The hard path to the Olympics – By Kristiina Mäkelä, Finnish Olympic Triple Jumper

Photo: Sami Vaskola

The world is full on information. Scientific facts, made up stories, true stories, you can be asked to believe almost anything…

Almost everything is available in internet but it seems that people keep knowing less. People with an education for critical thinking can find it hard when looking for true knowledge. In sport this is even more complicated because there are so many ways to reach top performance and so many body types to take in consider when trying to establish guidelines. Training methods and programs that work with one person do not necessarily work for another. This is a great challenge for coaches.

My body type is very extraordinary. I’m tall (185 cm), my legs are extremely long. I have a wide hip yet a narrow waist and a wide bone structure. It is a lot of work to get this body into good shape, but at the same time there is a huge potential if it is done properly. Your physical condition is very important but so is the technique of doing exercises. Even minor wrong movements will multiply on my tall body, and there is always a significant stress hitting my joints muscles and bones if I perform the movements incorrectly.

I have learned to listen carefully to my body these past few years. There are often clear warning signs that I feel, and I have to be careful and ready to change something if the warnings last too long.  Two years ago when I started my training season with a new coach I ignored some of these signs because the training style was so different. I needed to see if it would work more effectively without trying to change it too much. Everything was fine enough in the early 2017 indoor season, but I just did not feel ready to jump when I started competing. But it got better through the competitions and I managed to avoid injuries and ended up being 8th in European Indoor Championships after catching a bad flu between qualification and the finals.

My body felt strong but it was pushed quite to the edge at training doing April 2017. Suddenly my knee swelled and I had to go to surgery for the first time in my life. That made me wonder if I should have interfered more with the program when I had those warning signs. I went to surgery when I should have started my summer season. I did my rehab effectively and recovered, thanks to my good support group. I got in shape just in time for World Championships where I jumped almost 14m which unfortunately wasn’t enough to qualify for the Finals. I was very motivated. I knew that next year I can show what I am made of.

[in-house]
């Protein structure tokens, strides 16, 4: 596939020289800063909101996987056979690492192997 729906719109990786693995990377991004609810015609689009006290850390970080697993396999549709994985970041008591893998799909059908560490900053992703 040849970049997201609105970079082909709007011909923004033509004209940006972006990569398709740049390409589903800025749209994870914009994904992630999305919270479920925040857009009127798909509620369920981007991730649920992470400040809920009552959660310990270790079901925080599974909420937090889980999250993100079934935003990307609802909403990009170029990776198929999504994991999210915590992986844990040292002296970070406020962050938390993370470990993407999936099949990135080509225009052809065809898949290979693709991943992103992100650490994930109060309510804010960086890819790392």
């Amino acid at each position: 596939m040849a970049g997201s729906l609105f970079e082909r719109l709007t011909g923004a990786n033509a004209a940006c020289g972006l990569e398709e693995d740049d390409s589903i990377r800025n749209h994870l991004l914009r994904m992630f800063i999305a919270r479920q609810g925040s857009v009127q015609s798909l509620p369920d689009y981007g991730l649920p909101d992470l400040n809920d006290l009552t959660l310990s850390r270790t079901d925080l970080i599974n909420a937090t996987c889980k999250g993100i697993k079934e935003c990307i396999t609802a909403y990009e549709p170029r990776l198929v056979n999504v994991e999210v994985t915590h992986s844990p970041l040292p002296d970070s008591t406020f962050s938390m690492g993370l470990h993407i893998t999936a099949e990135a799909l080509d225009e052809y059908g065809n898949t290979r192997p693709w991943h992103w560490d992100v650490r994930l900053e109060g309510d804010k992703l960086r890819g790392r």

I had completed very little training a month before the World Championships and my shape was not the best but I still jumped close to 14m. If I work as hard the next year but listened to more my body and obey those warning signs, I knew that I would perform well the following summer.

So I started my training season. I had spent the last year learning my coach’s training methods so I knew what to expect. But for some reason the training system was completely different. We had talked about the program and agreed about it, but soon I realized that it was not what I thought we had agreed. I did my best, but my body could not keep up with the changes and soon those warning signs were flashing red.

There was so many new things and too little repetition. My long legs were very confused and then in pain. I tried to talk with my coach to tell him how I felt, and I asked him about the right movements and what muscles were needed to work on to better control my body. I was accustomed to doing basic training and repetition, but this year we skipped it. I thought it was a mistake but my coach asked me to be patient. I tried to prove myself that things are going to work.